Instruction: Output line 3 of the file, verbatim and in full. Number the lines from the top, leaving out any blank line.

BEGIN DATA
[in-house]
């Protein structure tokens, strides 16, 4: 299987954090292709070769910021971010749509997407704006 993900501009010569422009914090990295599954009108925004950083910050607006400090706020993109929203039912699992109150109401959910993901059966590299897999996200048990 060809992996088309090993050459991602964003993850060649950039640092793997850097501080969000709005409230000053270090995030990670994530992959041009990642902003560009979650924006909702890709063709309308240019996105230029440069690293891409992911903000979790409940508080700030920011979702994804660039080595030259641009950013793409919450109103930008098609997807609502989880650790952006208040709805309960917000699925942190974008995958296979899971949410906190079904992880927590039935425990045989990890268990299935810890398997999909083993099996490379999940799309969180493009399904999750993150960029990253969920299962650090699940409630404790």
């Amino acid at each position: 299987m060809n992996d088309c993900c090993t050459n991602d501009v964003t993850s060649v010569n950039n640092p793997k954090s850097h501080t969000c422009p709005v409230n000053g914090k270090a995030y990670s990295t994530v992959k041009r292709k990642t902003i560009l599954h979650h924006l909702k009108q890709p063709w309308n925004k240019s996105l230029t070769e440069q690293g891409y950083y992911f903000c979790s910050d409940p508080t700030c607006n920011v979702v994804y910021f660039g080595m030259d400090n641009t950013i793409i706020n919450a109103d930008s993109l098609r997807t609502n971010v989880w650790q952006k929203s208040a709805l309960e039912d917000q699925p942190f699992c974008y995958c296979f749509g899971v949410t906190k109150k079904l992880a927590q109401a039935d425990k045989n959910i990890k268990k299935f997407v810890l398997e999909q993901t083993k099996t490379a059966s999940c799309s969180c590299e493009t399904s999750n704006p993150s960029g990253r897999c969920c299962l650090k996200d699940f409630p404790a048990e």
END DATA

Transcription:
């Amino acid at each position: 299987m060809n992996d088309c993900c090993t050459n991602d501009v964003t993850s060649v010569n950039n640092p793997k954090s850097h501080t969000c422009p709005v409230n000053g914090k270090a995030y990670s990295t994530v992959k041009r292709k990642t902003i560009l599954h979650h924006l909702k009108q890709p063709w309308n925004k240019s996105l230029t070769e440069q690293g891409y950083y992911f903000c979790s910050d409940p508080t700030c607006n920011v979702v994804y910021f660039g080595m030259d400090n641009t950013i793409i706020n919450a109103d930008s993109l098609r997807t609502n971010v989880w650790q952006k929203s208040a709805l309960e039912d917000q699925p942190f699992c974008y995958c296979f749509g899971v949410t906190k109150k079904l992880a927590q109401a039935d425990k045989n959910i990890k268990k299935f997407v810890l398997e999909q993901t083993k099996t490379a059966s999940c799309s969180c590299e493009t399904s999750n704006p993150s960029g990253r897999c969920c299962l650090k996200d699940f409630p404790a048990e």